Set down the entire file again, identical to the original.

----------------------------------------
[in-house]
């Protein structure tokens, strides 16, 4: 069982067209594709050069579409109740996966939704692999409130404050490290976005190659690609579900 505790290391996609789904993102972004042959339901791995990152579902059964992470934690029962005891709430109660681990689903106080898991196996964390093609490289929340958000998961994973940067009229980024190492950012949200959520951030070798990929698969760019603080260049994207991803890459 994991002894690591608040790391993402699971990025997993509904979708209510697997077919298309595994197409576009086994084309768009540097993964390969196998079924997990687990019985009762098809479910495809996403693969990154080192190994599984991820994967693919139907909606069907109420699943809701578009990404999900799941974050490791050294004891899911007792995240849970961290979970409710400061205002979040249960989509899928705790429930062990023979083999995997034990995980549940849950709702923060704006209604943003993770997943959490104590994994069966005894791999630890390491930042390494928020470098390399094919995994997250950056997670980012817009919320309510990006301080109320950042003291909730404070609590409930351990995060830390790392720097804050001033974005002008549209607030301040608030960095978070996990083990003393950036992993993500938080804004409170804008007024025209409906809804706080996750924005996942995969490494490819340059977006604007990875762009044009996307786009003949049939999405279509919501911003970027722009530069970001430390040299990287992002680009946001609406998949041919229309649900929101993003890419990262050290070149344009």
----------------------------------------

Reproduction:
[in-house]
């Protein structure tokens, strides 16, 4: 069982067209594709050069579409109740996966939704692999409130404050490290976005190659690609579900 505790290391996609789904993102972004042959339901791995990152579902059964992470934690029962005891709430109660681990689903106080898991196996964390093609490289929340958000998961994973940067009229980024190492950012949200959520951030070798990929698969760019603080260049994207991803890459 994991002894690591608040790391993402699971990025997993509904979708209510697997077919298309595994197409576009086994084309768009540097993964390969196998079924997990687990019985009762098809479910495809996403693969990154080192190994599984991820994967693919139907909606069907109420699943809701578009990404999900799941974050490791050294004891899911007792995240849970961290979970409710400061205002979040249960989509899928705790429930062990023979083999995997034990995980549940849950709702923060704006209604943003993770997943959490104590994994069966005894791999630890390491930042390494928020470098390399094919995994997250950056997670980012817009919320309510990006301080109320950042003291909730404070609590409930351990995060830390790392720097804050001033974005002008549209607030301040608030960095978070996990083990003393950036992993993500938080804004409170804008007024025209409906809804706080996750924005996942995969490494490819340059977006604007990875762009044009996307786009003949049939999405279509919501911003970027722009530069970001430390040299990287992002680009946001609406998949041919229309649900929101993003890419990262050290070149344009």